~~~Latest Homily~~~

March 19th - Solemnity of St Joseph

St Joseph

  • Feast: March 19th
  • Life: Unknown (died before Jesus' public ministry)
  • Patron: The Universal Church, Workers, Happy Death
  • Associations: Lily, Tools, Holy Family



On the Feast of St. Joseph the readings the Church provides us with are readings of royalty. It seems strange to hear readings about royalty when we reflect on the life of St. Joseph because it almost seems as if he lived life to the opposite effect. We know that he was a simple man. He was a carpenter. What we often fail to realize is that out of all of history, God chose this man to be His foster father. While this man did not have riches, what he did have was worth so much more.

We hear from the Annunciation story to Joseph that even before the Angel appeared to him, he knew that Mary was pregnant. He knew that he wasn't the father, so it says that "because he was a just man..." In all of scriptures, you do not hear many people called "just." He was also obedient to the message of the Angel. Not only would He become the foster father of God, but he would also need to be the protector and first teacher.

We hear that Joseph's family line could be traced back to King David. David was the most well-known of all of the Biblical kings. While he had some problems, he is known as being a rather benevolent king. Unfortunately for our story, many others during the time of St. Joseph could also point their lineage back to David. Joseph wasn't sitting on a throne. Perhaps the closest he ever got to a throne was by making one as a carpenter. Because we know the end of the story, we also know that Jesus was not a king in the traditional sense either.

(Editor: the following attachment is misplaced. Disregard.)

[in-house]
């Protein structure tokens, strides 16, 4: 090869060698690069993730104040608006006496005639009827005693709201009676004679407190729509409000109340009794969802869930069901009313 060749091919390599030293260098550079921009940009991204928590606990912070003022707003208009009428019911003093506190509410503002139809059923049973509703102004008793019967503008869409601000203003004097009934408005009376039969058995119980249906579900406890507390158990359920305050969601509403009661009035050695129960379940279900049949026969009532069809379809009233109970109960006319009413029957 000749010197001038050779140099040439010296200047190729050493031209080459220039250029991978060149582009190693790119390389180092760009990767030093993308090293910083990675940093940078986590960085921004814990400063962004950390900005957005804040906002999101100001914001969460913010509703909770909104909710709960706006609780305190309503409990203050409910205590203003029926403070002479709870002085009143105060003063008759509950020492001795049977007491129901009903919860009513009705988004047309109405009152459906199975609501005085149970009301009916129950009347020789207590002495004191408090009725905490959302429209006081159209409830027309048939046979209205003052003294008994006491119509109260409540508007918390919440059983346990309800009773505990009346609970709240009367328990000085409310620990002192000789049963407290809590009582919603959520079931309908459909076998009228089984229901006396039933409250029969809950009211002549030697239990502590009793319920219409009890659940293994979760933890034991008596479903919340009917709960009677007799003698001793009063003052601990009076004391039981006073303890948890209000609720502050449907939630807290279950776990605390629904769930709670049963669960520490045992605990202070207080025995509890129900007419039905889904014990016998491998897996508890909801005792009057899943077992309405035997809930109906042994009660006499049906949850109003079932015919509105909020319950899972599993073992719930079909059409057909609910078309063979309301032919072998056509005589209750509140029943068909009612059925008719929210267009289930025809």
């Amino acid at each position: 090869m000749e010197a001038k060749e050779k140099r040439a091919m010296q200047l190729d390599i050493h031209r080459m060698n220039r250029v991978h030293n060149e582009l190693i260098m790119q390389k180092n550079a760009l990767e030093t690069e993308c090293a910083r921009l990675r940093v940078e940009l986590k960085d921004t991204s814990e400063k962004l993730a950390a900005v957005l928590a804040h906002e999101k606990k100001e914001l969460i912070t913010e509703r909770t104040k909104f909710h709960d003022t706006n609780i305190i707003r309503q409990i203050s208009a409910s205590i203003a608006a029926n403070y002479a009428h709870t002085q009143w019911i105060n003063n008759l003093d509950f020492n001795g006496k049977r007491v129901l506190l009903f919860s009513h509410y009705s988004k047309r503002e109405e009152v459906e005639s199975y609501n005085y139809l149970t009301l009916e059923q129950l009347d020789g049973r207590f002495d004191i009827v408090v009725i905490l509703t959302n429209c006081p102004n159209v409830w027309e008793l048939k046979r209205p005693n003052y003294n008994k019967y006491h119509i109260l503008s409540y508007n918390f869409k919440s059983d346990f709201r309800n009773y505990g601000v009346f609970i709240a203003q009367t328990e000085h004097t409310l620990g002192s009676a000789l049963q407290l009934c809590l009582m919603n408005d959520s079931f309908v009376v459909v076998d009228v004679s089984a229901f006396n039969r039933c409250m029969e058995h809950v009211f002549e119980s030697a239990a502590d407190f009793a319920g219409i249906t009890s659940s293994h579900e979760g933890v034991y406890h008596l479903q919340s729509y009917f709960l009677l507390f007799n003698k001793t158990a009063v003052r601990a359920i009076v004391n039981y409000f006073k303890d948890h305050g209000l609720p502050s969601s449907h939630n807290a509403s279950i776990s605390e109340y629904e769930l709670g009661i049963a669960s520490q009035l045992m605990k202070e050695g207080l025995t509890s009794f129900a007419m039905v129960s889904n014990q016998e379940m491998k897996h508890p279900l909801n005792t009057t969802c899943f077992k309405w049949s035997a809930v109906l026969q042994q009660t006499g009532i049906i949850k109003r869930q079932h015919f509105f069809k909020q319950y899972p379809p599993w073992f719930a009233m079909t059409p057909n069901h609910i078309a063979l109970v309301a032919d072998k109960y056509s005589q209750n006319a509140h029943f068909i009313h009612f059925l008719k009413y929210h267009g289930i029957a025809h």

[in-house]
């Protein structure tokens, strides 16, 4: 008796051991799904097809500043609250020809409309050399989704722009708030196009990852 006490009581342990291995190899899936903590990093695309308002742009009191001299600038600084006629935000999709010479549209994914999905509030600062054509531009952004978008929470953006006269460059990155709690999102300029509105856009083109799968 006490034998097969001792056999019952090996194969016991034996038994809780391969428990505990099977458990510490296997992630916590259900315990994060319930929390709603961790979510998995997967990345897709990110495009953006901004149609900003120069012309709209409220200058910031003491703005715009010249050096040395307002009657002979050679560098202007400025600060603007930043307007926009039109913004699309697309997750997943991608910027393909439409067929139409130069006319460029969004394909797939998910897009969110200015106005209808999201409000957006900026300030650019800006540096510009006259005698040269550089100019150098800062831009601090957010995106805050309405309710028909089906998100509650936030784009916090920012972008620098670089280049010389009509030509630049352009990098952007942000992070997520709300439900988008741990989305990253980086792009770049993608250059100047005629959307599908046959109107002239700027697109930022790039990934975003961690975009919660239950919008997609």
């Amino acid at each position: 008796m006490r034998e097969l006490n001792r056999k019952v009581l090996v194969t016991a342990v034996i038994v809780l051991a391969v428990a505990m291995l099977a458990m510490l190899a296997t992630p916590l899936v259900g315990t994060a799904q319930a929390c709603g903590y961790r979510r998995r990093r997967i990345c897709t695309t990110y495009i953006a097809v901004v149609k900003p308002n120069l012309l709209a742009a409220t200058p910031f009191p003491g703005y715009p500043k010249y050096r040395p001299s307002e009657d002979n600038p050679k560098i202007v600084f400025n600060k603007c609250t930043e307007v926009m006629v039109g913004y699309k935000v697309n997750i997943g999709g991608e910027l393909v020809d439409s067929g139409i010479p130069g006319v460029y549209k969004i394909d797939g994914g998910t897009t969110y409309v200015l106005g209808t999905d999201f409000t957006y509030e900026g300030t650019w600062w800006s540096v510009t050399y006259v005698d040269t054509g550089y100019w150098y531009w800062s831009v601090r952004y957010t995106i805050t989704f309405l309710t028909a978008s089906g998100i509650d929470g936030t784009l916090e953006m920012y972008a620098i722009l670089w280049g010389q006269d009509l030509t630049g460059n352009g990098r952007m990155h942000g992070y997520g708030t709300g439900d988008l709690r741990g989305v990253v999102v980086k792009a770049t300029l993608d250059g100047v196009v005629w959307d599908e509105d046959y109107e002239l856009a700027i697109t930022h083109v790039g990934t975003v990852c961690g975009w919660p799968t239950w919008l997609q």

The royalty we know about during Joseph's time was not something Joseph wanted to emulate. The first king we hear about is King Herod. Like most royalty at the time, he was afraid of losing his power. Because of this, he does the unimaginable and has all of the young first born sons in the town of Bethlehem killed. It was predestined that the Christ should be born there. The other big ruler we hear about early in the Gospels is Caesar. Israel was under Roman occupation, so it was natural that Caesar would be mentioned at some point. We also know that Caesar was someone who always looked behind his back. While he spent a lot of time looking how to expand his empire, he was also always looking behind his back for a usurper. He was afraid of losing his power. To him, the only thing that mattered was power.

If God wanted to be born into royalty, he would be been the son of Caesar or Herod, but he was not. He was the son of Joseph. Joseph was the first teacher of the faith. He was a righteous Jew who taught Jesus the precepts of the Jewish faith. They observed the feast days as well as the Sabbath customs. Joseph taught Jesus what it means to live a virtuous life. We hear that Joseph is a protector, a just man, a compassionate man, a patient man, and an honest man. These traits were passed down to Jesus for sure as he taught Jesus the tools of his trade and how to be a man. While Caesar and Herod may have had power, very few actually loved them unconditionally. Joseph taught Jesus the meaning of loving unconditionally, and in return, others would love Him unconditionally. While many of the words and actions of Jesus were inspired by the Holy Spirit, we also need to realize that many of them must have come from His first teacher, St. Joseph.

On this feast of St Joseph, may we ask the first teacher of Jesus to inspire us through the words and actions of his foster Son. May we too be inspired to imitate the heroic virtues of St. Joseph.